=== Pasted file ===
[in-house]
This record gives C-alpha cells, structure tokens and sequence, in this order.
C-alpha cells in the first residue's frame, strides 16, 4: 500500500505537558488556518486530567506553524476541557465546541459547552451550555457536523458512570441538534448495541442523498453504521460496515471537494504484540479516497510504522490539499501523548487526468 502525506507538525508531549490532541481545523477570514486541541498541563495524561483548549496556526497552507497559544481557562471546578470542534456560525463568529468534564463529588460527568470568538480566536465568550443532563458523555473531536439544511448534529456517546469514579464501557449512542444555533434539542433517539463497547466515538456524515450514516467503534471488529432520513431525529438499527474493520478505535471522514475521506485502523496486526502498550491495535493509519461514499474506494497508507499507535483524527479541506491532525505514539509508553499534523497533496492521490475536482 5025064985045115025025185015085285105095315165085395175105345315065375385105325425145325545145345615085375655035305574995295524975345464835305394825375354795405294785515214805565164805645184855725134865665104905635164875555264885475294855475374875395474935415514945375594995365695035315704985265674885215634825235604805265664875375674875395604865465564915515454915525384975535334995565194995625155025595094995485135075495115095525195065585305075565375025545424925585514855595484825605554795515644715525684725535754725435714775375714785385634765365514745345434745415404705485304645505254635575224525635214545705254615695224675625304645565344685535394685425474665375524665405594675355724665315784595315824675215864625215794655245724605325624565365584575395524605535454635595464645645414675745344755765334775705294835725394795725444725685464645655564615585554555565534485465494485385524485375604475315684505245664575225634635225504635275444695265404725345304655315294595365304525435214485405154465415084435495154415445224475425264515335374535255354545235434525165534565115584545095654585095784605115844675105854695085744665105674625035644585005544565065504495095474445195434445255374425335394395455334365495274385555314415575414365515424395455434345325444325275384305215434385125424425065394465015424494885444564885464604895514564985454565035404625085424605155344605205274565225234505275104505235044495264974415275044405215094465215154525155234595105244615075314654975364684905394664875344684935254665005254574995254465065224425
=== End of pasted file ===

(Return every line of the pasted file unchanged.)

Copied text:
[in-house]
This record gives C-alpha cells, structure tokens and sequence, in this order.
C-alpha cells in the first residue's frame, strides 16, 4: 500500500505537558488556518486530567506553524476541557465546541459547552451550555457536523458512570441538534448495541442523498453504521460496515471537494504484540479516497510504522490539499501523548487526468 502525506507538525508531549490532541481545523477570514486541541498541563495524561483548549496556526497552507497559544481557562471546578470542534456560525463568529468534564463529588460527568470568538480566536465568550443532563458523555473531536439544511448534529456517546469514579464501557449512542444555533434539542433517539463497547466515538456524515450514516467503534471488529432520513431525529438499527474493520478505535471522514475521506485502523496486526502498550491495535493509519461514499474506494497508507499507535483524527479541506491532525505514539509508553499534523497533496492521490475536482 5025064985045115025025185015085285105095315165085395175105345315065375385105325425145325545145345615085375655035305574995295524975345464835305394825375354795405294785515214805565164805645184855725134865665104905635164875555264885475294855475374875395474935415514945375594995365695035315704985265674885215634825235604805265664875375674875395604865465564915515454915525384975535334995565194995625155025595094995485135075495115095525195065585305075565375025545424925585514855595484825605554795515644715525684725535754725435714775375714785385634765365514745345434745415404705485304645505254635575224525635214545705254615695224675625304645565344685535394685425474665375524665405594675355724665315784595315824675215864625215794655245724605325624565365584575395524605535454635595464645645414675745344755765334775705294835725394795725444725685464645655564615585554555565534485465494485385524485375604475315684505245664575225634635225504635275444695265404725345304655315294595365304525435214485405154465415084435495154415445224475425264515335374535255354545235434525165534565115584545095654585095784605115844675105854695085744665105674625035644585005544565065504495095474445195434445255374425335394395455334365495274385555314415575414365515424395455434345325444325275384305215434385125424425065394465015424494885444564885464604895514564985454565035404625085424605155344605205274565225234505275104505235044495264974415275044405215094465215154525155234595105244615075314654975364684905394664875344684935254665005254574995254465065224425